The only thing harder than doing science is writing a peer reviewed paper that may end up in a journal that no-one has heard of, such as JOT, Journal fuer Oberflaechentechnik.
While enrolled as a PhD student, I had lots of feedback on my writing style. The feedback always included encouraging stuff like “strange”, “inconsistent” and “not an actual sentence”. Academic writing, just like wiping your bum, needs to be practiced before you get any good at it. The bad thing about academic writing however, is that your mum may not be able to take over half way through.
It’s important to practice your academic/technical writing skills so that the next time you need to write a heartfelt note in a card for someone at your workplace, you will be able to make it unambiguous and dry – just like the cakes they made and you had to pretend were moist. Here are Andy Matter’s top tips to ensure academic writing is as painless as possible:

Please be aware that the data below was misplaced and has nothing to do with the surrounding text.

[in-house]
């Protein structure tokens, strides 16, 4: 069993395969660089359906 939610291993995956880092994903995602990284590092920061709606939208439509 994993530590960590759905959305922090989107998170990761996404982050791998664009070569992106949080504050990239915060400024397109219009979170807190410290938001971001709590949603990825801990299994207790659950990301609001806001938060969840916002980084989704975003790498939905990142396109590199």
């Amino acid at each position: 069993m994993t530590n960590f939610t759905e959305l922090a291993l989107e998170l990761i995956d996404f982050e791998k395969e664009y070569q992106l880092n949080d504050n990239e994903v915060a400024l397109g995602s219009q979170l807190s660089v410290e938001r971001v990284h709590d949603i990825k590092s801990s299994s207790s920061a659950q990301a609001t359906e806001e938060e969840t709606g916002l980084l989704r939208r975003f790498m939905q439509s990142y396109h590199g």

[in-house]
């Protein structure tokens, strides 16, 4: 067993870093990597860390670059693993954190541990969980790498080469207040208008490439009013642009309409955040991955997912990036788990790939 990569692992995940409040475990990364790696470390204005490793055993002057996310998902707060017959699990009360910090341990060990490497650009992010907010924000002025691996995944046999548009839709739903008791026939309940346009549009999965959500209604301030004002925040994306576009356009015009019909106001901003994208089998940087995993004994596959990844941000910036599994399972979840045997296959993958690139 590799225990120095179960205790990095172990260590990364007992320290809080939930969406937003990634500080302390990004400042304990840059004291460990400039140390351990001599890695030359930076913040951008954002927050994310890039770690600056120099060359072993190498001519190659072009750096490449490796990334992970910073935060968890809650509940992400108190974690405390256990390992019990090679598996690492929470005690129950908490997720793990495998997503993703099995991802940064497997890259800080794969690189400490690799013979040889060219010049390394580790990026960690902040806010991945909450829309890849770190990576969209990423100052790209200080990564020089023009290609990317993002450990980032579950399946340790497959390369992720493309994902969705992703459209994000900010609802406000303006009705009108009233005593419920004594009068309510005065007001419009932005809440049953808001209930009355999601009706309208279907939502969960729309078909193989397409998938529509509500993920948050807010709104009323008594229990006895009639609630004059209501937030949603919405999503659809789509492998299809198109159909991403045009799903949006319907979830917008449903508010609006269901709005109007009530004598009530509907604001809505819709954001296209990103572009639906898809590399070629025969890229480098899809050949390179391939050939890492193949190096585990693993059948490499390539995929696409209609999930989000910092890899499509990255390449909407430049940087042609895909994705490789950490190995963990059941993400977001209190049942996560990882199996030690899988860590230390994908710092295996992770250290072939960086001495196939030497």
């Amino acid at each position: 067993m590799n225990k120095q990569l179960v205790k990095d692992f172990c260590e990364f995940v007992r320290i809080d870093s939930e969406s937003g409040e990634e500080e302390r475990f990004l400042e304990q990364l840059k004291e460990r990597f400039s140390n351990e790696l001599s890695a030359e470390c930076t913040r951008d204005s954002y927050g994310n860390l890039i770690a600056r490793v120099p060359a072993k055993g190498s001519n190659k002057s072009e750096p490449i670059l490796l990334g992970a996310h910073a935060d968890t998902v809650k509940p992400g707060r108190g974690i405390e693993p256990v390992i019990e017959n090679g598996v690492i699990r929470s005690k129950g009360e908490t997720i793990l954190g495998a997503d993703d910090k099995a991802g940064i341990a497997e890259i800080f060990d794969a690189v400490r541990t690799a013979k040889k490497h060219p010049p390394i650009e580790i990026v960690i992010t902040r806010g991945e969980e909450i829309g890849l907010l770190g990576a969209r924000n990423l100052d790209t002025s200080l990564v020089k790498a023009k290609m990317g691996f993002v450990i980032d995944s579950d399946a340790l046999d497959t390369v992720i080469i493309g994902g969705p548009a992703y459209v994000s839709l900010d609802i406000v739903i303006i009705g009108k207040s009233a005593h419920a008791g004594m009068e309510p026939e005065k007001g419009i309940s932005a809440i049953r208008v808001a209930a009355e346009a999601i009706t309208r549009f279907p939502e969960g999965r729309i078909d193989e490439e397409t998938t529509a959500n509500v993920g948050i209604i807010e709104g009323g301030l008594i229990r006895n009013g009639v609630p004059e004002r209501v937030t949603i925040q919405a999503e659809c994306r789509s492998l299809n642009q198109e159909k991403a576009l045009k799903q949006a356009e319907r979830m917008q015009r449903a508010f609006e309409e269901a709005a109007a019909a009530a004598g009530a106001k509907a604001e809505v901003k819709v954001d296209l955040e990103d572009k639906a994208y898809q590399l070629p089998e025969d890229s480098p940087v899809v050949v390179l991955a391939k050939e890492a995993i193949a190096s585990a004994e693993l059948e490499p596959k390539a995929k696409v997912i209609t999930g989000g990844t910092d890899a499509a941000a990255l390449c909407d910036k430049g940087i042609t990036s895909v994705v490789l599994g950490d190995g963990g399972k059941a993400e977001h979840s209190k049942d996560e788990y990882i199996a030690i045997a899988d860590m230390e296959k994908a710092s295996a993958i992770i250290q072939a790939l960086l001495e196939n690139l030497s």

- Start a blog. The artificially enhanced level of self-importance you will feel is the perfect catalyst for writing to a journal editor.
- Your writing style should intimidate the reader – keep the language dense and technical as if you are a beat poet reading from an instruction manual for a jet engine.
- Get constant feedback from supervisors and mentors about how you can improve. They’ll absolutely love tearing your writing apart in order to fill the hole in their heart from years of writing research grant applications. Nothing feels quite like seeing the chapter you spent hours writing peering at you from behind a tangled mess of red pen. Don’t worry though, the feeling never changes but you’ll get used to it.
- Remember, even though the paper you’re writing means a lot to you and your feelings of self-worth, a surprisingly large number of articles are never cited (27% of natural science papers are not cited) and even when your pride and joy does get cited, it may be in the “insert generic reference here” category.
Good luck, and I am sure with practice you will do OK (insert generic reference here)
(post dedicated to Simon)